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    Life and death on Abbey Street

    All of life is on Abbey Street, the street where I work. Stepping out of the school, humming a tune to myself, in spite of the rain, heart beating with a secret joy, I imagine my self as a smooth stone, skimming over the the grey current of the day, towards the green granite horizon […]

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    Vulnerable Monsters

    Emma Gilleece reviews ‘SOS Brutalism: a Global Survey’; published by Park Books, 2017 (RRP €68) ‘SOS Brutalism; A Global Survey’ is the first-ever international survey of Brutalist architecture from the 1950s to the 1970s, a collaboration by the Deutsches Architekturmuseum DAM and the Wüstenrot Foundation. It is an understatement to say that this book is a […]

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    Robocobra Quartet

    Robocobra Quartet have been blazing a trail over the past few years. For artists, comparisons to admired figures can trepidate more than they motivate. Once a revered name is uttered and invoked in connection with an upcoming band, it becomes ineradicable from press releases, rehashed by gig promoters over social media, and used as an easy […]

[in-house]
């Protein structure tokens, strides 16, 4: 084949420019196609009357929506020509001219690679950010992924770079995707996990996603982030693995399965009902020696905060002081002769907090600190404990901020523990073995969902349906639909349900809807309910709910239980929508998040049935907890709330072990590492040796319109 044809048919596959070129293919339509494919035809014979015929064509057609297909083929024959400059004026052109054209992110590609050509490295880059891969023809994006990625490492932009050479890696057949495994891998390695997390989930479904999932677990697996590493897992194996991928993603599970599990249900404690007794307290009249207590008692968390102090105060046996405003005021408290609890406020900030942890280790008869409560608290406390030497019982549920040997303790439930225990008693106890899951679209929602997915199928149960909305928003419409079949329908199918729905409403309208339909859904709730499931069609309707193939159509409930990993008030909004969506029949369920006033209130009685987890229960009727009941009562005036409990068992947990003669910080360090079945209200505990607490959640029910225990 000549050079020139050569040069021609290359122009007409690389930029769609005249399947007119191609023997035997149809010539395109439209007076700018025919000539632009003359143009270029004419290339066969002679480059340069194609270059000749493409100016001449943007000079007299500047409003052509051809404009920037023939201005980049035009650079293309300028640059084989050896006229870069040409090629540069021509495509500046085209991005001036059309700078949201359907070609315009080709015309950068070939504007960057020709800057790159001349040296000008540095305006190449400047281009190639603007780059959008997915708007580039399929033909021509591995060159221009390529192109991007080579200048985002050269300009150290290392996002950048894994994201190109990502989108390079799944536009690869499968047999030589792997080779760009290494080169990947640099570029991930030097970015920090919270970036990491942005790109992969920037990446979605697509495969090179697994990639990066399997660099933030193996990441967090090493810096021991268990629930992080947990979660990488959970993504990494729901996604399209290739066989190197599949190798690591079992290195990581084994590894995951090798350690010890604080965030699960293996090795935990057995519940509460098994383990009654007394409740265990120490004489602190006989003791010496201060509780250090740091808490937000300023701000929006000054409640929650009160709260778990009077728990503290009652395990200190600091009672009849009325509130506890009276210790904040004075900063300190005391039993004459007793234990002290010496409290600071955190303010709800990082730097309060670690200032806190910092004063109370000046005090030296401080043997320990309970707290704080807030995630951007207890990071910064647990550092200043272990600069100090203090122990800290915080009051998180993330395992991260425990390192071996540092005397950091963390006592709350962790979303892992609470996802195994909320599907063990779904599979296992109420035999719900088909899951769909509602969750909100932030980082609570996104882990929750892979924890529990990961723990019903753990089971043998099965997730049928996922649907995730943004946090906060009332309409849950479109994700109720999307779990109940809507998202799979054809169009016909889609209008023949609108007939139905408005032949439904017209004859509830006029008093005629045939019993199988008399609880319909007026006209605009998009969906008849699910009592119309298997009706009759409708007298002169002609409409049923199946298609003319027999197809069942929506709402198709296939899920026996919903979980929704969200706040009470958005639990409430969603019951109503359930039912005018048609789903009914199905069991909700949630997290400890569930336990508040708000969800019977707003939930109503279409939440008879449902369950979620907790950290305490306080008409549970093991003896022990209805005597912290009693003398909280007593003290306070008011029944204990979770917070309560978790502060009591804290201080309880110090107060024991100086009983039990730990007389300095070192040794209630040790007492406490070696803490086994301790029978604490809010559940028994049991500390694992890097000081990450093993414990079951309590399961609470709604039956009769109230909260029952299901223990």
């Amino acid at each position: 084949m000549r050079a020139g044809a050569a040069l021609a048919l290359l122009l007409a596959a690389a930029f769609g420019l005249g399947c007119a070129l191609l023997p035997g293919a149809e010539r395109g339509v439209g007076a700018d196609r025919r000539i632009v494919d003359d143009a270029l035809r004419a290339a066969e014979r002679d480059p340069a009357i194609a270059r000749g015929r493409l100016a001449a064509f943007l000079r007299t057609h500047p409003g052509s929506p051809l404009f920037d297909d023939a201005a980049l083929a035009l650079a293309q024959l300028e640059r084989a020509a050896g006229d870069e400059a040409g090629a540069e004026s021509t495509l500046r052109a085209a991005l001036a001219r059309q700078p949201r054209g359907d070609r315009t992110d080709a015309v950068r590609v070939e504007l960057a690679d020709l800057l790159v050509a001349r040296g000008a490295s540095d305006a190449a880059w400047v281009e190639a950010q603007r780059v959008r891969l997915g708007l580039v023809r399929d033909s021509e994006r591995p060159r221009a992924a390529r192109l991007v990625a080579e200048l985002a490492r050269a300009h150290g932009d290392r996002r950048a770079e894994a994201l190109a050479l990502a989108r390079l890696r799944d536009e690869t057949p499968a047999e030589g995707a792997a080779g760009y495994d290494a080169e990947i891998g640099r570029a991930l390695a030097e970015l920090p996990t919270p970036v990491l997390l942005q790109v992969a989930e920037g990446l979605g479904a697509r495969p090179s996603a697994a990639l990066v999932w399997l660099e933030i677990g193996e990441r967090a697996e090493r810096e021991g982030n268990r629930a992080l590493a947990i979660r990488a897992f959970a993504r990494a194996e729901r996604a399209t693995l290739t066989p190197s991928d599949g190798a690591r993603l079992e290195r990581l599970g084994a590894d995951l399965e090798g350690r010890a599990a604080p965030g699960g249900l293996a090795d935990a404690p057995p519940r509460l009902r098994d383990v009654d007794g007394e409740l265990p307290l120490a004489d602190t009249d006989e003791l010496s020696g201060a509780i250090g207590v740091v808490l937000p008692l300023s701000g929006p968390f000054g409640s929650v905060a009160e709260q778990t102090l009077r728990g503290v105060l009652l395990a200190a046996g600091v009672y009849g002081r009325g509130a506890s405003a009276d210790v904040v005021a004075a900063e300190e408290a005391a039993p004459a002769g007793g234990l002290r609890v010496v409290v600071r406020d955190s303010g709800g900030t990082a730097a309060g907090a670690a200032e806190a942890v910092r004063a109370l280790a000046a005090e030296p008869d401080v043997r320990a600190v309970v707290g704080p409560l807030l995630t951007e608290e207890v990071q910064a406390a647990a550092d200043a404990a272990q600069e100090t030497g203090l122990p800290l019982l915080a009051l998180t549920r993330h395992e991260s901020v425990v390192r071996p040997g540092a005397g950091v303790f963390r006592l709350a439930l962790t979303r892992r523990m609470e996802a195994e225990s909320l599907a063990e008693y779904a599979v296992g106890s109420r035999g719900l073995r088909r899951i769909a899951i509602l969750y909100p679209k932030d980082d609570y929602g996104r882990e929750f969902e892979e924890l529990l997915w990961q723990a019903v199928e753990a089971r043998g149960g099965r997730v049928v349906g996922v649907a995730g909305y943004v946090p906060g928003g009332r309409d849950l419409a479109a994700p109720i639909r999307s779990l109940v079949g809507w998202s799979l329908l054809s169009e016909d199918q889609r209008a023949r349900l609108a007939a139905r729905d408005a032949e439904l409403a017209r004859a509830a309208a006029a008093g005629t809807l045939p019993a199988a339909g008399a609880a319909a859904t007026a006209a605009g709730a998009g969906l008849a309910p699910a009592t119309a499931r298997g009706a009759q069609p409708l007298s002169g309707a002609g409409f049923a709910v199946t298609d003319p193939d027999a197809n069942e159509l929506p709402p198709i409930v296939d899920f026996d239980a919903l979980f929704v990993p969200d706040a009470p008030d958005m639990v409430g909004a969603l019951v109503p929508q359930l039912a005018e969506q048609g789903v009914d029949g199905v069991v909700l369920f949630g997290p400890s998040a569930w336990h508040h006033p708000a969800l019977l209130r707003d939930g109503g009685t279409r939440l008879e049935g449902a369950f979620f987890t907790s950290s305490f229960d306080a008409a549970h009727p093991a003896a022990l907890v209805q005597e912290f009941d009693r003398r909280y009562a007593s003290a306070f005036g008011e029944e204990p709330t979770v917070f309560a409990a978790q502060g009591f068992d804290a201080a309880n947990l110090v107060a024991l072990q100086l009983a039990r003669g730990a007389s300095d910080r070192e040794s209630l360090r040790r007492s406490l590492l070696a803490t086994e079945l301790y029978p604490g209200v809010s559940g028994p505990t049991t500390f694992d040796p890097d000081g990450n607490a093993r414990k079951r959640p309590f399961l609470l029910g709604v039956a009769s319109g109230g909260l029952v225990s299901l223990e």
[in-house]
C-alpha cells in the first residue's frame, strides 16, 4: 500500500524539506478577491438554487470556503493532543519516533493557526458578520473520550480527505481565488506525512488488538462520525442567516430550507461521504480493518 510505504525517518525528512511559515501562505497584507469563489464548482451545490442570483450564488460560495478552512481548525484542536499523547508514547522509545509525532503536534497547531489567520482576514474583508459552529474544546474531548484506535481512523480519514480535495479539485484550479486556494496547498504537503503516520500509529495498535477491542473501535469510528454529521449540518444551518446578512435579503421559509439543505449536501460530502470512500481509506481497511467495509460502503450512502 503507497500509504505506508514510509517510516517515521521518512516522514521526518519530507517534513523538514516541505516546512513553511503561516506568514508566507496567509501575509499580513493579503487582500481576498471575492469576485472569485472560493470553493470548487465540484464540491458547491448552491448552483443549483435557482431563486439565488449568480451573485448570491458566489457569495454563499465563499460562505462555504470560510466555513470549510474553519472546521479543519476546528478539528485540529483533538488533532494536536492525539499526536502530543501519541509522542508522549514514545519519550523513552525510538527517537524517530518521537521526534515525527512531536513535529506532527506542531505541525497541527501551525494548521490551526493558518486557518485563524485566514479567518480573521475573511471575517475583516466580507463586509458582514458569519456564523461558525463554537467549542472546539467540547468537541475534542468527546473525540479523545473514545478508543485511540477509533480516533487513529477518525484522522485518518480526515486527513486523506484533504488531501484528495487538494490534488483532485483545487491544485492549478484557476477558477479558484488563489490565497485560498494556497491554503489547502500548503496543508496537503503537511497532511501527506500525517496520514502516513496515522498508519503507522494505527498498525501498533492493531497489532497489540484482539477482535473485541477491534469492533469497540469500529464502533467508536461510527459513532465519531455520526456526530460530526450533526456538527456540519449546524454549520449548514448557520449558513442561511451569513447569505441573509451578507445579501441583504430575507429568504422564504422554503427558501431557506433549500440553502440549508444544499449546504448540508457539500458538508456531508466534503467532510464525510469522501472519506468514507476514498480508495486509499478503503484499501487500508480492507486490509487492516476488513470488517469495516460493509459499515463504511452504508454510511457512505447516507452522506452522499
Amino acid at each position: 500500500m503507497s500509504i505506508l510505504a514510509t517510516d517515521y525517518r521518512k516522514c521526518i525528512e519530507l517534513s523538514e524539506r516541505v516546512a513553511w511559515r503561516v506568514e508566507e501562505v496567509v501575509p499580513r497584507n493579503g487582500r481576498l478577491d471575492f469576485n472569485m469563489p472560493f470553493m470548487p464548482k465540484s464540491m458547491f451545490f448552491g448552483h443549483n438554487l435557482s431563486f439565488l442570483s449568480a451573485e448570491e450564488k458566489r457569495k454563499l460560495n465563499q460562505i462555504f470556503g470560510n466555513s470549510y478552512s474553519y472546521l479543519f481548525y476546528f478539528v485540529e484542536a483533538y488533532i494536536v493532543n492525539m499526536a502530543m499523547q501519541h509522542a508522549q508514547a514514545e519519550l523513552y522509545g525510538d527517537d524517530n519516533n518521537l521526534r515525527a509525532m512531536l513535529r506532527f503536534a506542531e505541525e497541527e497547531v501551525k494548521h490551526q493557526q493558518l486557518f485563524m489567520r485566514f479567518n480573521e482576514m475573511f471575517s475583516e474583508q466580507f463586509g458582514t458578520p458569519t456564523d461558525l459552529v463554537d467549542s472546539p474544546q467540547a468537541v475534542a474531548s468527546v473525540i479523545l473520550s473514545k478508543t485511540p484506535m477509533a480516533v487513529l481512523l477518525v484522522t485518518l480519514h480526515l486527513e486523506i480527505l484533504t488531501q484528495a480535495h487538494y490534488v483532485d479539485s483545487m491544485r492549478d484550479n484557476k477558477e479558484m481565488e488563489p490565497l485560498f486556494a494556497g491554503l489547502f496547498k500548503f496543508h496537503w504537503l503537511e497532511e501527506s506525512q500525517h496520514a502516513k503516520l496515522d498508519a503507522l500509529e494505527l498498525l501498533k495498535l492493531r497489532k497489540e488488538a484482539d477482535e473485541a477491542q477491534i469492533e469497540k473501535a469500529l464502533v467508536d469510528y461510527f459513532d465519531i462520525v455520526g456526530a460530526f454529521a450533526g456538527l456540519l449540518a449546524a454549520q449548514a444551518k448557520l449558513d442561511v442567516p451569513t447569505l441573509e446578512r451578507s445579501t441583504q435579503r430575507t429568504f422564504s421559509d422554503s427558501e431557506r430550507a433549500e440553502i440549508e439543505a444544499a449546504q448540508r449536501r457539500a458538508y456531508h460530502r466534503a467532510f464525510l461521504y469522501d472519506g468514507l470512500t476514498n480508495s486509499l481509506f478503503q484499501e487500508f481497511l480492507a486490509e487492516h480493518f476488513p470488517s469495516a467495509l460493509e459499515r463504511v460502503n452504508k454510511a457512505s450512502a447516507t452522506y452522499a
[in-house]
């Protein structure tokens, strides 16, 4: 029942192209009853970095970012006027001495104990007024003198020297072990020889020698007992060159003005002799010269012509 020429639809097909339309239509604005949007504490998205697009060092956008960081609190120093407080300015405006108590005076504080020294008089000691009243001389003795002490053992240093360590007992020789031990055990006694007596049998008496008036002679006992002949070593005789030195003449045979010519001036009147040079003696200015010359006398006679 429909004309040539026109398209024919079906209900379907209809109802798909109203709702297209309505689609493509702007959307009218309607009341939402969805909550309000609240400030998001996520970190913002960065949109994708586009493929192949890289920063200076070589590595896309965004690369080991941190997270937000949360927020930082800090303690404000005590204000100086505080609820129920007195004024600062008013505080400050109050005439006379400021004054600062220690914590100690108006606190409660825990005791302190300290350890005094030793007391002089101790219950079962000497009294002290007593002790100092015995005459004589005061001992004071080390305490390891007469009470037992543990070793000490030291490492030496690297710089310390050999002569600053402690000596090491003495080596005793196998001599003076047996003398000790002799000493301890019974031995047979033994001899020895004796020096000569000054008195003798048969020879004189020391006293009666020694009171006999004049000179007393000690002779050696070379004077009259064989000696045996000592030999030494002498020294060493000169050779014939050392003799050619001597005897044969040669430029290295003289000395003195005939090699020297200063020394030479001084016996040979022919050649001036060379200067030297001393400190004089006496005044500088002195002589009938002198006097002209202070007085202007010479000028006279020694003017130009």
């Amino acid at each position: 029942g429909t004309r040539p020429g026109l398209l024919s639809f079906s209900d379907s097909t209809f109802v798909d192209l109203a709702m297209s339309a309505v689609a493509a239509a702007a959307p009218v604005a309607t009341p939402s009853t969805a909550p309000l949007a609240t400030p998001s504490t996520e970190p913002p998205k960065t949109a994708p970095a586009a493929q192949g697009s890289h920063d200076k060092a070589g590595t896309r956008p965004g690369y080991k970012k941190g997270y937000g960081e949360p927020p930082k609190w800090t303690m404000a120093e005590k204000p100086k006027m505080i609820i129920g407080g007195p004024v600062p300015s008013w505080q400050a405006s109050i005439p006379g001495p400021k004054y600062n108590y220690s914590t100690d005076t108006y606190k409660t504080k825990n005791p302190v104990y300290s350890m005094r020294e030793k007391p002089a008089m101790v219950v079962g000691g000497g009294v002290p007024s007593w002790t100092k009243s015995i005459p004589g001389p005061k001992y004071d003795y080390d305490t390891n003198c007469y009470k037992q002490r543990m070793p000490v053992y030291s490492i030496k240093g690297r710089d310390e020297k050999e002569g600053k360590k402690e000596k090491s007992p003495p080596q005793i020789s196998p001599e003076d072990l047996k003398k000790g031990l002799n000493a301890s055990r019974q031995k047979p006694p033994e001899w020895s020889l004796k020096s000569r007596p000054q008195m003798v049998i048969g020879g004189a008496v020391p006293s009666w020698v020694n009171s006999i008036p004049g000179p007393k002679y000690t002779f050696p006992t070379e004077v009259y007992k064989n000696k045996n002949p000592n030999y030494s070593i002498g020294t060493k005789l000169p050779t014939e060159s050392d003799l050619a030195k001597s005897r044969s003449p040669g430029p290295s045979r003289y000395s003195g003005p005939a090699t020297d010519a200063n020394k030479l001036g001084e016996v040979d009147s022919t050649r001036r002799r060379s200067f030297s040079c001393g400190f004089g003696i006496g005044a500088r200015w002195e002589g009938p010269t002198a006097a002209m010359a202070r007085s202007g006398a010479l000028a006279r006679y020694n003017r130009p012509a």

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    Avoiding League Relegation

    In Ireland, North and South. In the last 50 years no pub or shop has changed its language from English to Irish. In recent years, in the last pockets of the Gaeltacht, the young people have been switching to English. Clearly, the time has come for the Gaelic League, Conradh na Gaeilge, to take its last, […]

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    The Right to have Rights

    Hannah Arendt’s famous phrase ‘the right to have rights’ was coined in her 1958 book ‘The Human Condition’. The condition of being stateless, of being a displaced person, which began its modern history in Europe with World War I, has been experienced since by untold millions who have had to listen to the claim that ‘human […]

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    U2’s First Recording Session Reviewed For The First Time

    U2 released ‘Songs of Experience’ before Christmas as a companion piece to 2014’s Songs of Innocence. Thematically, ‘Songs of Innocence’ was inspired by the band’s memories of their youth in Dublin in the 1970s with Bono describing it as “the most personal album we’ve written”. ‘Songs of Innocence’ touched upon these memories as perceived four […]

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    History Rarely Repeats, But Often Rhymes

    For over a decade now, Dublin-based five-piece The Spook of the Thirteenth Lock have been fusing the folklore and musical traditions of their home city with sounds and processes from further afield, with elements of drone and post-rock sitting alongside the foundations of folk and trad across their previous pair of full-length records. In addressing […]

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